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New Pga Tour Commissioner Jay Monahan Wants To Expand The Appeal Of Golf Beyond The Current Core Base Of Fans

New PGA Tour Commissioner Jay Monahan, who succeeded the recently retired Tim Finchem, after 22+ years at the helm, was interviewed in the Wall Street Journal on January 3, 2017.

A key message that he communicated in the interview was a strong desire to expand the appeal and reach of golf beyond the traditional base of core participants, event spectators, and media fans. He indicated that he is open to and supports what would be some material changes to the PGA Tour event schedule, event formats, and exploring new media business partnerships:

“What are the ways that we can evolve to be relevant to broader audiences?” Monahan said. “Over the next year or two, you’ll see us be more aggressive in that area.”

Some of the key takeaway messages from the interview are:

  • The PGA Tour will work to reach bigger audiences in emerging golf markets like China.
  • Rearrange the PGA Tour schedule, such that there would be “big” events every month during the PGA Tour season:
  • The Players Championship at TPC Sawgrass would move from May to March.
  • The PGA Championship would move from August to May, which would require the cooperation of the PGA of America. Historically, “The Season’s Final Major” would then become the second Major, between The Masters in April and the U.S. Open in June.
  • The FedEx Cup playoffs would begin in August and end on Labor Day Weekend, rather than late September. This would also avoid television coverage conflicts with the beginning of the NFL season.
  • Consider major changes to relationships with golf broadcast television networks:
  • Current contracts with golf broadcast networks CBS, NBC and The Golf Channel (owned by NBC Universal) run through 2021.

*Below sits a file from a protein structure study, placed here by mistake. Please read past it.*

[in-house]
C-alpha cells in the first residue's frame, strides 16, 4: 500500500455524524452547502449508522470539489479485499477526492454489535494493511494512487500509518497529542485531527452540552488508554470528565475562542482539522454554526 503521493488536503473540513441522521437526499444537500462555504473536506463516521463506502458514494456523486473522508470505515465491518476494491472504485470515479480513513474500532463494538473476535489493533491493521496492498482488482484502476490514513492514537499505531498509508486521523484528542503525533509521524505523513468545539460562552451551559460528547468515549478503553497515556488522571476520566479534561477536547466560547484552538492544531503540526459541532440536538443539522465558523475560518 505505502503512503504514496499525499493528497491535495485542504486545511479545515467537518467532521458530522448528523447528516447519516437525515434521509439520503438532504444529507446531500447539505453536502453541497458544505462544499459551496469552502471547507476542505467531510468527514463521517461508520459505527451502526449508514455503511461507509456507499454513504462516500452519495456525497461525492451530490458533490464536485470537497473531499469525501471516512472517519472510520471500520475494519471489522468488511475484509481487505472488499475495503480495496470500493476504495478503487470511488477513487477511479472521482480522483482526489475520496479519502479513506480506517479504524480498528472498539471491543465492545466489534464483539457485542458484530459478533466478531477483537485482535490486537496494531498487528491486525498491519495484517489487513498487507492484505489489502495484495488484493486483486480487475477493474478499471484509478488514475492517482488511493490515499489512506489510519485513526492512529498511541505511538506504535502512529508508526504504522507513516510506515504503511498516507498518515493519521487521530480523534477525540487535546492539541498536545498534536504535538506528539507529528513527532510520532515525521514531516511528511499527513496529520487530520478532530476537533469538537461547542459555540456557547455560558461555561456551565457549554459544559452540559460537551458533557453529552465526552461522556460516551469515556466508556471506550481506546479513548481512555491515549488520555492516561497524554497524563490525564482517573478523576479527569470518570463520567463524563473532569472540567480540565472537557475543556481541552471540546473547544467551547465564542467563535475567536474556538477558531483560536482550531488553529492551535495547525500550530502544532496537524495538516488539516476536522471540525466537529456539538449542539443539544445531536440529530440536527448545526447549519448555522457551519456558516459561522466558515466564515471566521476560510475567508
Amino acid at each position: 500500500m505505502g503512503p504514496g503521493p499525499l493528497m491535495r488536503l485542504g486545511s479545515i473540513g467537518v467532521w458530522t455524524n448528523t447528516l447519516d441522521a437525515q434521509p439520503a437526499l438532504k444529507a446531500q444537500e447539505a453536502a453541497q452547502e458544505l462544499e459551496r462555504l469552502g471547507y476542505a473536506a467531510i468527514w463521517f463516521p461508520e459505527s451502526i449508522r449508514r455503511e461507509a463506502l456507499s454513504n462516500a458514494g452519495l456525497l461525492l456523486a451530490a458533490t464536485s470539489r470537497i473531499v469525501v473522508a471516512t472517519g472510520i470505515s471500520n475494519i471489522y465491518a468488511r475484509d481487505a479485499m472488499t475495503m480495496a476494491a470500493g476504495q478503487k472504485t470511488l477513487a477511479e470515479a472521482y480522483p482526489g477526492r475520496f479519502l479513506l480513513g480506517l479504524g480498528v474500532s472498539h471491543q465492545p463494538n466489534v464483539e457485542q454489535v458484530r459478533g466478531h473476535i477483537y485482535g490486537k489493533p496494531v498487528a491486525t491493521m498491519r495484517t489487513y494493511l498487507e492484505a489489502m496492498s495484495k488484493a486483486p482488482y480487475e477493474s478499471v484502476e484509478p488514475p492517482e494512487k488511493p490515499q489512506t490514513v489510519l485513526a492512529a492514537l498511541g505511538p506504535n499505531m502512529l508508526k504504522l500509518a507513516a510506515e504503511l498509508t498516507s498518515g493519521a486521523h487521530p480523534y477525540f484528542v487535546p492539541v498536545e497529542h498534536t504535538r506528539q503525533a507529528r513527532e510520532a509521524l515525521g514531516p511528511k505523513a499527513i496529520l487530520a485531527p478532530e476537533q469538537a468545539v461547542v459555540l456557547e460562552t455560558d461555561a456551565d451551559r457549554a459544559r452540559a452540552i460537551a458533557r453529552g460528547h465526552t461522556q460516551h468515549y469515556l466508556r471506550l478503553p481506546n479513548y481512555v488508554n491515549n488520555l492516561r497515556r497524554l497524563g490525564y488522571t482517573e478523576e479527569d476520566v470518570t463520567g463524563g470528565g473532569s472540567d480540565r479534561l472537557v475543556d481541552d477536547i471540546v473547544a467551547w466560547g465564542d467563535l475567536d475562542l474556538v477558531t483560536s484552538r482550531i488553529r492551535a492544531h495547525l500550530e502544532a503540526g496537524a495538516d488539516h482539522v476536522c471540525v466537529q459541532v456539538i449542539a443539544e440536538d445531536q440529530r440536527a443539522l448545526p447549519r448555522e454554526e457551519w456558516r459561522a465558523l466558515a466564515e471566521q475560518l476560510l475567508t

• The PGA Tour can opt out of the contracts with CBS and NBC as soon as 2018.
  • The PGA Tour has explored creating its own cable network, much as the NFL, NBA, NHL and MLB have done.
  • At the very least, the Tour may consider gaining partial ownership in a network, rather than simply selling broadcast rights.
  • Consider new PGA Tour event formats:
  • Already announced, the Zurich Classic in April in New Orleans will become a two-man team format in 2017.
  • Discussions are underway for a joint PGA Tour/LPGA Tour event.
  • Consider the possibility of a three-round, 54-hole event format, rather than the traditional four-round 72-hole format.
  • No changes are planned to the length of the PGA Tour season, which is now essentially year round. “I’m a believer that there never would be a true offseason in this game”, the Commissioner said.
  • He recognized that there are concerns over slow play on the Tour, where the slowest average time to play a round in a full field of 156 players is around 4 hours and 45 minutes, which has been essentially the same over the past decade. However, no specific plans are being made to address this, while recognizing that the players can always play faster.

It will be interesting to see how the PGA Tour evolves over the next few years to address these issues, what changes are actually implemented, and what impact their actions will have relative to achieving the goals of expanding interest in the sport. Stay tuned!

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